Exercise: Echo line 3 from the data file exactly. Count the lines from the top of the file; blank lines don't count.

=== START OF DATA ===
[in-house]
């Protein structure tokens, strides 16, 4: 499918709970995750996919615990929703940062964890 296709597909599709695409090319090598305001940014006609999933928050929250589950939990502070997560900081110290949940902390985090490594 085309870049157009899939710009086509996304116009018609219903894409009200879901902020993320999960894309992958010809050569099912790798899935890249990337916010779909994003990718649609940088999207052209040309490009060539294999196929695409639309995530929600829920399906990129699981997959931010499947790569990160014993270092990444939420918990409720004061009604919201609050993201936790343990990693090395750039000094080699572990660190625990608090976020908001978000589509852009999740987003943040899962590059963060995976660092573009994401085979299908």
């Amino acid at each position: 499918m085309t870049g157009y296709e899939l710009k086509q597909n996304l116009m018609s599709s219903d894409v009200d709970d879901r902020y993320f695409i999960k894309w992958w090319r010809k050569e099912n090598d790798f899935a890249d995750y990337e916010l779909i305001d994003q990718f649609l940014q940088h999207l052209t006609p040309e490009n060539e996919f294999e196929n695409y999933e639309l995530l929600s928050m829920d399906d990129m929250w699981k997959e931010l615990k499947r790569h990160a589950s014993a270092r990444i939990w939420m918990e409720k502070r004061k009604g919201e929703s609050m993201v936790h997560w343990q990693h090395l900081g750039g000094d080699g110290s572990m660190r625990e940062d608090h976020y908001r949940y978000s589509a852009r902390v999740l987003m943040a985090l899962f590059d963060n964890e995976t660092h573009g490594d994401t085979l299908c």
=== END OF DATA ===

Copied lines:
């Amino acid at each position: 499918m085309t870049g157009y296709e899939l710009k086509q597909n996304l116009m018609s599709s219903d894409v009200d709970d879901r902020y993320f695409i999960k894309w992958w090319r010809k050569e099912n090598d790798f899935a890249d995750y990337e916010l779909i305001d994003q990718f649609l940014q940088h999207l052209t006609p040309e490009n060539e996919f294999e196929n695409y999933e639309l995530l929600s928050m829920d399906d990129m929250w699981k997959e931010l615990k499947r790569h990160a589950s014993a270092r990444i939990w939420m918990e409720k502070r004061k009604g919201e929703s609050m993201v936790h997560w343990q990693h090395l900081g750039g000094d080699g110290s572990m660190r625990e940062d608090h976020y908001r949940y978000s589509a852009r902390v999740l987003m943040a985090l899962f590059d963060n964890e995976t660092h573009g490594d994401t085979l299908c």